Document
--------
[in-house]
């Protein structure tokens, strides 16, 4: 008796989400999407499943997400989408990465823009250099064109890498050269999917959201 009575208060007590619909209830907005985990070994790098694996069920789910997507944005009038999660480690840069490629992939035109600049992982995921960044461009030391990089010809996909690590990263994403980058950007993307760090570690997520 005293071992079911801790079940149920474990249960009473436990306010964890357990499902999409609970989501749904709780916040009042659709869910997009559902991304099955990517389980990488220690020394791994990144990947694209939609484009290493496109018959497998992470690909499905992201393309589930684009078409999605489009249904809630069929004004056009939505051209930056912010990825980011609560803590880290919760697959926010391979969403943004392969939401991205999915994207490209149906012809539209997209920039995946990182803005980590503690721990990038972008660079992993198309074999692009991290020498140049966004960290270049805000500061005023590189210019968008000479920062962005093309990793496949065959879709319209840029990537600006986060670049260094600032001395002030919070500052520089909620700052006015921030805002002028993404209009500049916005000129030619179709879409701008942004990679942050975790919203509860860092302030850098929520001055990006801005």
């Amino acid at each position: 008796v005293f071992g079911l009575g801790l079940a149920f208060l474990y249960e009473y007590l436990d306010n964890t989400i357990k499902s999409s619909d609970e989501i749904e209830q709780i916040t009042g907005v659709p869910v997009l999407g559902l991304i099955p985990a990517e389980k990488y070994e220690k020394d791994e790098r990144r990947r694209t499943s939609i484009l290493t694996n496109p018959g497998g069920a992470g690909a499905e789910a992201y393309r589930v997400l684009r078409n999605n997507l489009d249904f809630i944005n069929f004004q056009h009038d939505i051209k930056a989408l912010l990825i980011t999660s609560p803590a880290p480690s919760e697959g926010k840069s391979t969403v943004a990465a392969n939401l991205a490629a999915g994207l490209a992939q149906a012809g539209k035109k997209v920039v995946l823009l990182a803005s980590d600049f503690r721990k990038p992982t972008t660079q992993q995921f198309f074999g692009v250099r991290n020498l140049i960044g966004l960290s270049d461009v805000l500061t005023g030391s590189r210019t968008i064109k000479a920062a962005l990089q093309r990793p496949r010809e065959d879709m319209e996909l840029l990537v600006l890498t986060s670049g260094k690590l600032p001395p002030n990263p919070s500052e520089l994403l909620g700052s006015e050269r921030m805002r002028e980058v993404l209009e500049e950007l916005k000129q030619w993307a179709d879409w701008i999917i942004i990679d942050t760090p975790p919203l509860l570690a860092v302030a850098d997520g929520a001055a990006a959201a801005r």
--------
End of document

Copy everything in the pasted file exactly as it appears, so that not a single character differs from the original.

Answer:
[in-house]
């Protein structure tokens, strides 16, 4: 008796989400999407499943997400989408990465823009250099064109890498050269999917959201 009575208060007590619909209830907005985990070994790098694996069920789910997507944005009038999660480690840069490629992939035109600049992982995921960044461009030391990089010809996909690590990263994403980058950007993307760090570690997520 005293071992079911801790079940149920474990249960009473436990306010964890357990499902999409609970989501749904709780916040009042659709869910997009559902991304099955990517389980990488220690020394791994990144990947694209939609484009290493496109018959497998992470690909499905992201393309589930684009078409999605489009249904809630069929004004056009939505051209930056912010990825980011609560803590880290919760697959926010391979969403943004392969939401991205999915994207490209149906012809539209997209920039995946990182803005980590503690721990990038972008660079992993198309074999692009991290020498140049966004960290270049805000500061005023590189210019968008000479920062962005093309990793496949065959879709319209840029990537600006986060670049260094600032001395002030919070500052520089909620700052006015921030805002002028993404209009500049916005000129030619179709879409701008942004990679942050975790919203509860860092302030850098929520001055990006801005």
């Amino acid at each position: 008796v005293f071992g079911l009575g801790l079940a149920f208060l474990y249960e009473y007590l436990d306010n964890t989400i357990k499902s999409s619909d609970e989501i749904e209830q709780i916040t009042g907005v659709p869910v997009l999407g559902l991304i099955p985990a990517e389980k990488y070994e220690k020394d791994e790098r990144r990947r694209t499943s939609i484009l290493t694996n496109p018959g497998g069920a992470g690909a499905e789910a992201y393309r589930v997400l684009r078409n999605n997507l489009d249904f809630i944005n069929f004004q056009h009038d939505i051209k930056a989408l912010l990825i980011t999660s609560p803590a880290p480690s919760e697959g926010k840069s391979t969403v943004a990465a392969n939401l991205a490629a999915g994207l490209a992939q149906a012809g539209k035109k997209v920039v995946l823009l990182a803005s980590d600049f503690r721990k990038p992982t972008t660079q992993q995921f198309f074999g692009v250099r991290n020498l140049i960044g966004l960290s270049d461009v805000l500061t005023g030391s590189r210019t968008i064109k000479a920062a962005l990089q093309r990793p496949r010809e065959d879709m319209e996909l840029l990537v600006l890498t986060s670049g260094k690590l600032p001395p002030n990263p919070s500052e520089l994403l909620g700052s006015e050269r921030m805002r002028e980058v993404l209009e500049e950007l916005k000129q030619w993307a179709d879409w701008i999917i942004i990679d942050t760090p975790p919203l509860l570690a860092v302030a850098d997520g929520a001055a990006a959201a801005r």